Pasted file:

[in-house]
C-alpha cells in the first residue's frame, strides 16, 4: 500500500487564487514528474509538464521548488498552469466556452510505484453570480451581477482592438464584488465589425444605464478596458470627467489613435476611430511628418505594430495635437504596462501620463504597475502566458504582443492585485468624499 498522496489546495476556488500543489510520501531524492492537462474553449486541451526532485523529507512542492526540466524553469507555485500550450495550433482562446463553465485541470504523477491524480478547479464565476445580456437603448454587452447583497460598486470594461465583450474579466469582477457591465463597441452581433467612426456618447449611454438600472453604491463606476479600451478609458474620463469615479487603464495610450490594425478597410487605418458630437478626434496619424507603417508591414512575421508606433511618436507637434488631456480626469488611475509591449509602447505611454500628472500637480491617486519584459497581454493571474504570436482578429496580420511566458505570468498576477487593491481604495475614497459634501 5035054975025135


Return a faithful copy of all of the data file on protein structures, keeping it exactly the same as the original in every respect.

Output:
[in-house]
C-alpha cells in the first residue's frame, strides 16, 4: 500500500487564487514528474509538464521548488498552469466556452510505484453570480451581477482592438464584488465589425444605464478596458470627467489613435476611430511628418505594430495635437504596462501620463504597475502566458504582443492585485468624499 498522496489546495476556488500543489510520501531524492492537462474553449486541451526532485523529507512542492526540466524553469507555485500550450495550433482562446463553465485541470504523477491524480478547479464565476445580456437603448454587452447583497460598486470594461465583450474579466469582477457591465463597441452581433467612426456618447449611454438600472453604491463606476479600451478609458474620463469615479487603464495610450490594425478597410487605418458630437478626434496619424507603417508591414512575421508606433511618436507637434488631456480626469488611475509591449509602447505611454500628472500637480491617486519584459497581454493571474504570436482578429496580420511566458505570468498576477487593491481604495475614497459634501 5035054975025135